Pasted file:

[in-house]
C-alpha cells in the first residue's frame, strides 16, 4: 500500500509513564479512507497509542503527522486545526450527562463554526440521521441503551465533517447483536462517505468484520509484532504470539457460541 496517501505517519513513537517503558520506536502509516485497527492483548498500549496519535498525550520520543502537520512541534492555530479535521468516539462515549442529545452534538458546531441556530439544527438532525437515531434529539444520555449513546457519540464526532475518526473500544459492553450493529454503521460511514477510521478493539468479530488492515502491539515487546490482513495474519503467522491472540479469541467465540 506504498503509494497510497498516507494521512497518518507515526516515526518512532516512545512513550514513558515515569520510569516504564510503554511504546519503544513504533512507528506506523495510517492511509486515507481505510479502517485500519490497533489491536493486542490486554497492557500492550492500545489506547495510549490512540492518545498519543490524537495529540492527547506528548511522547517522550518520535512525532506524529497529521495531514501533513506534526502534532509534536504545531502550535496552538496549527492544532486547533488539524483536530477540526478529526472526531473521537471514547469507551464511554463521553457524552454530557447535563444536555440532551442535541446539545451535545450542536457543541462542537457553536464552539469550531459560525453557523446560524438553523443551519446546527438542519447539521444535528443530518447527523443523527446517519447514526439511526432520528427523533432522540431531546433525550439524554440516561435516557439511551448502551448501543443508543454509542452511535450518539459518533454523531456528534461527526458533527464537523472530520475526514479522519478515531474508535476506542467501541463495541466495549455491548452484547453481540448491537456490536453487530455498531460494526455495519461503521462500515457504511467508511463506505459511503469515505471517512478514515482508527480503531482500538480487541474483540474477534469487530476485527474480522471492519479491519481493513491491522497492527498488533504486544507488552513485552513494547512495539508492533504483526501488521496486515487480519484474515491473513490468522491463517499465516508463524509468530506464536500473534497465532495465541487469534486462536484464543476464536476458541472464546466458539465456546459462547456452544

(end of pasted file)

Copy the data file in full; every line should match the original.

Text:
[in-house]
C-alpha cells in the first residue's frame, strides 16, 4: 500500500509513564479512507497509542503527522486545526450527562463554526440521521441503551465533517447483536462517505468484520509484532504470539457460541 496517501505517519513513537517503558520506536502509516485497527492483548498500549496519535498525550520520543502537520512541534492555530479535521468516539462515549442529545452534538458546531441556530439544527438532525437515531434529539444520555449513546457519540464526532475518526473500544459492553450493529454503521460511514477510521478493539468479530488492515502491539515487546490482513495474519503467522491472540479469541467465540 506504498503509494497510497498516507494521512497518518507515526516515526518512532516512545512513550514513558515515569520510569516504564510503554511504546519503544513504533512507528506506523495510517492511509486515507481505510479502517485500519490497533489491536493486542490486554497492557500492550492500545489506547495510549490512540492518545498519543490524537495529540492527547506528548511522547517522550518520535512525532506524529497529521495531514501533513506534526502534532509534536504545531502550535496552538496549527492544532486547533488539524483536530477540526478529526472526531473521537471514547469507551464511554463521553457524552454530557447535563444536555440532551442535541446539545451535545450542536457543541462542537457553536464552539469550531459560525453557523446560524438553523443551519446546527438542519447539521444535528443530518447527523443523527446517519447514526439511526432520528427523533432522540431531546433525550439524554440516561435516557439511551448502551448501543443508543454509542452511535450518539459518533454523531456528534461527526458533527464537523472530520475526514479522519478515531474508535476506542467501541463495541466495549455491548452484547453481540448491537456490536453487530455498531460494526455495519461503521462500515457504511467508511463506505459511503469515505471517512478514515482508527480503531482500538480487541474483540474477534469487530476485527474480522471492519479491519481493513491491522497492527498488533504486544507488552513485552513494547512495539508492533504483526501488521496486515487480519484474515491473513490468522491463517499465516508463524509468530506464536500473534497465532495465541487469534486462536484464543476464536476458541472464546466458539465456546459462547456452544